I’m at the local children’s hospital, with my daughter. After a particularly epic meltdown, she told me that she sometimes thought about killing herself. She said that she knows how much of a burden she is to me, to her father, and to her brother.

I have to take this seriously, which explains why we are here, surrounded by sniffling toddlers and weary parents. Every once in a while I glance up and see someone staring, then quickly looking away. I don’t even bother trying to hide my tears. We all have a story, after all.

I feel lost, stuck, scared, worried, hopeless. I wonder about her future, if she will ever be able to tear herself from the internet to make a meal, get to a job on time, or even just brush her teeth. Her internet addiction is that bad.

She has told me over and over that she escapes to her devices because she’s learned to use them as a coping mechanism for the huge anxiety she feels. I believe her, but I don’t think it’s the full story. She doesn’t care about marks, about brushing teeth, about picking up the piles of garbage that quickly accumulate in her room. All she cares about is connecting with her online friends, who live in many different time zones. It doesn’t matter that she has a test tomorrow or a dishwasher to empty.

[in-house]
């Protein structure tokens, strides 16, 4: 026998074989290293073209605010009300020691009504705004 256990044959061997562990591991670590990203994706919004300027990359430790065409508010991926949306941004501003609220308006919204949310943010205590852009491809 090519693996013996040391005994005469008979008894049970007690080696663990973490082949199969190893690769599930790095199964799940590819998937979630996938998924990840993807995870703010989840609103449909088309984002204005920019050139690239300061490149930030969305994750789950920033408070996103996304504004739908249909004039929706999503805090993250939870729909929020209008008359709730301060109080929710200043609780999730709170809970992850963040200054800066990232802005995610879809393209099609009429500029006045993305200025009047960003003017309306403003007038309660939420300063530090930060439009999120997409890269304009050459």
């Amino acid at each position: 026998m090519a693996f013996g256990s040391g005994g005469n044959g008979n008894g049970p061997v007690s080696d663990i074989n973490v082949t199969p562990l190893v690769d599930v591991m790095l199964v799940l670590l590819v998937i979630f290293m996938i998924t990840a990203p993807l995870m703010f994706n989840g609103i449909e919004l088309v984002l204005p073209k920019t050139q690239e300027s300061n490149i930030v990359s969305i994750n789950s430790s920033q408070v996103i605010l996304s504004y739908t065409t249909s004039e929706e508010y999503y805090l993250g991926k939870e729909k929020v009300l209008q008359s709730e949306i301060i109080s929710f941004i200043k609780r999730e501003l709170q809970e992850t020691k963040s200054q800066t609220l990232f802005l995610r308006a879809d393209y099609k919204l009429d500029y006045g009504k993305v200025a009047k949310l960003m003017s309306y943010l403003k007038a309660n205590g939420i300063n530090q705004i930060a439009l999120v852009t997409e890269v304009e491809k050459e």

Her brother is miserable. He can’t stand being around all the conflict. I feel guilty because some days I literally don’t have energy to parent him. When the kids are with me, he wants to go back to his dad’s to escape her, and when they’re at my ex’s, my son wants to be in the peace of my house.

That’s when I catch myself thinking, she’s right – she IS a burden. But she doesn’t get that I do everything I do because I so badly want to see her happy, to see her build a life.

I’m so sad and I don’t think there is any clear path for me to take.

Wicked witch of the west, that’s me

I am having one of these moments where I’m realizing that sometimes, I really don’t like my daughter very much.